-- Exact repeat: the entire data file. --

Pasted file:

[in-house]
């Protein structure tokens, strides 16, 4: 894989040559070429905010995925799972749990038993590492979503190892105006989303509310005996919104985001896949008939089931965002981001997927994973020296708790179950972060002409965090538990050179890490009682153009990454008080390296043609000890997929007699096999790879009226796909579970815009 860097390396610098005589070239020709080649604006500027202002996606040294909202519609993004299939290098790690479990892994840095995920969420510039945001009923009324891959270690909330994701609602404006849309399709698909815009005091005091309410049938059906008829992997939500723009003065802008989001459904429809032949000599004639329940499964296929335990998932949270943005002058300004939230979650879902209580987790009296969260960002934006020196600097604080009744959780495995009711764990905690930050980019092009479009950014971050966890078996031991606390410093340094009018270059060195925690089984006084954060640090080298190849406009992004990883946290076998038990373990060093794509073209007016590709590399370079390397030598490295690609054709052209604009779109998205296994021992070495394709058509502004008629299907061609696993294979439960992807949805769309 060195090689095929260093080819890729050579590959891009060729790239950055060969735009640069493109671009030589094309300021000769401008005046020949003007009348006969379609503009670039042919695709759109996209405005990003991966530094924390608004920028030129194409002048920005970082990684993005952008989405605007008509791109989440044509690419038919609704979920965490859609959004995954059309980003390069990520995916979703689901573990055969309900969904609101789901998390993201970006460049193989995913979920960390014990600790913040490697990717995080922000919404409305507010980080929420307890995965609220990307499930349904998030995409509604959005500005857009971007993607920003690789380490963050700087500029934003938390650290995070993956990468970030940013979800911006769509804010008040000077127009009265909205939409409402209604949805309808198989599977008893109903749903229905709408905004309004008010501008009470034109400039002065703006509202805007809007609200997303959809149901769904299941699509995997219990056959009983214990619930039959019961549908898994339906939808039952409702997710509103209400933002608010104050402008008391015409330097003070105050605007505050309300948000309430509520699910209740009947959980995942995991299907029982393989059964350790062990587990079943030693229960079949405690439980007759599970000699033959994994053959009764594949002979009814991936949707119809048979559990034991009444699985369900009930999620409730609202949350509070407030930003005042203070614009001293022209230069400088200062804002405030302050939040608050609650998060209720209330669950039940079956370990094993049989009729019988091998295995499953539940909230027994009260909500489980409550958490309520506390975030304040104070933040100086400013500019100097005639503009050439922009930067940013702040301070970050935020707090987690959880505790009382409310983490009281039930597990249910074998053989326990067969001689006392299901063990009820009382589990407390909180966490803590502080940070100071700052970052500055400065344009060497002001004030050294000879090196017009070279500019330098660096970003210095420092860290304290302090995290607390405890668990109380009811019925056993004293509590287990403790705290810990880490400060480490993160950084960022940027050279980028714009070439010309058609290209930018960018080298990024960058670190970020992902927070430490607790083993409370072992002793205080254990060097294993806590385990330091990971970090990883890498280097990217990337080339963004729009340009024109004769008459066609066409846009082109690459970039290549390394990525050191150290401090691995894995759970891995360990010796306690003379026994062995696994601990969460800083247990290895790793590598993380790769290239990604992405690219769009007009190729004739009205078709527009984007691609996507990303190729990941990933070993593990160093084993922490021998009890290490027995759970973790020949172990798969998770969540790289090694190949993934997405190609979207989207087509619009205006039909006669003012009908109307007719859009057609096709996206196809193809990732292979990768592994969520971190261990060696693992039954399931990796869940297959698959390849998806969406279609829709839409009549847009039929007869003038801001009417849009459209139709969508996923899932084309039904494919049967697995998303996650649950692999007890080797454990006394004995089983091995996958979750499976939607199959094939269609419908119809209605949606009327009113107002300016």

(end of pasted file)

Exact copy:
[in-house]
């Protein structure tokens, strides 16, 4: 894989040559070429905010995925799972749990038993590492979503190892105006989303509310005996919104985001896949008939089931965002981001997927994973020296708790179950972060002409965090538990050179890490009682153009990454008080390296043609000890997929007699096999790879009226796909579970815009 860097390396610098005589070239020709080649604006500027202002996606040294909202519609993004299939290098790690479990892994840095995920969420510039945001009923009324891959270690909330994701609602404006849309399709698909815009005091005091309410049938059906008829992997939500723009003065802008989001459904429809032949000599004639329940499964296929335990998932949270943005002058300004939230979650879902209580987790009296969260960002934006020196600097604080009744959780495995009711764990905690930050980019092009479009950014971050966890078996031991606390410093340094009018270059060195925690089984006084954060640090080298190849406009992004990883946290076998038990373990060093794509073209007016590709590399370079390397030598490295690609054709052209604009779109998205296994021992070495394709058509502004008629299907061609696993294979439960992807949805769309 060195090689095929260093080819890729050579590959891009060729790239950055060969735009640069493109671009030589094309300021000769401008005046020949003007009348006969379609503009670039042919695709759109996209405005990003991966530094924390608004920028030129194409002048920005970082990684993005952008989405605007008509791109989440044509690419038919609704979920965490859609959004995954059309980003390069990520995916979703689901573990055969309900969904609101789901998390993201970006460049193989995913979920960390014990600790913040490697990717995080922000919404409305507010980080929420307890995965609220990307499930349904998030995409509604959005500005857009971007993607920003690789380490963050700087500029934003938390650290995070993956990468970030940013979800911006769509804010008040000077127009009265909205939409409402209604949805309808198989599977008893109903749903229905709408905004309004008010501008009470034109400039002065703006509202805007809007609200997303959809149901769904299941699509995997219990056959009983214990619930039959019961549908898994339906939808039952409702997710509103209400933002608010104050402008008391015409330097003070105050605007505050309300948000309430509520699910209740009947959980995942995991299907029982393989059964350790062990587990079943030693229960079949405690439980007759599970000699033959994994053959009764594949002979009814991936949707119809048979559990034991009444699985369900009930999620409730609202949350509070407030930003005042203070614009001293022209230069400088200062804002405030302050939040608050609650998060209720209330669950039940079956370990094993049989009729019988091998295995499953539940909230027994009260909500489980409550958490309520506390975030304040104070933040100086400013500019100097005639503009050439922009930067940013702040301070970050935020707090987690959880505790009382409310983490009281039930597990249910074998053989326990067969001689006392299901063990009820009382589990407390909180966490803590502080940070100071700052970052500055400065344009060497002001004030050294000879090196017009070279500019330098660096970003210095420092860290304290302090995290607390405890668990109380009811019925056993004293509590287990403790705290810990880490400060480490993160950084960022940027050279980028714009070439010309058609290209930018960018080298990024960058670190970020992902927070430490607790083993409370072992002793205080254990060097294993806590385990330091990971970090990883890498280097990217990337080339963004729009340009024109004769008459066609066409846009082109690459970039290549390394990525050191150290401090691995894995759970891995360990010796306690003379026994062995696994601990969460800083247990290895790793590598993380790769290239990604992405690219769009007009190729004739009205078709527009984007691609996507990303190729990941990933070993593990160093084993922490021998009890290490027995759970973790020949172990798969998770969540790289090694190949993934997405190609979207989207087509619009205006039909006669003012009908109307007719859009057609096709996206196809193809990732292979990768592994969520971190261990060696693992039954399931990796869940297959698959390849998806969406279609829709839409009549847009039929007869003038801001009417849009459209139709969508996923899932084309039904494919049967697995998303996650649950692999007890080797454990006394004995089983091995996958979750499976939607199959094939269609419908119809209605949606009327009113107002300016």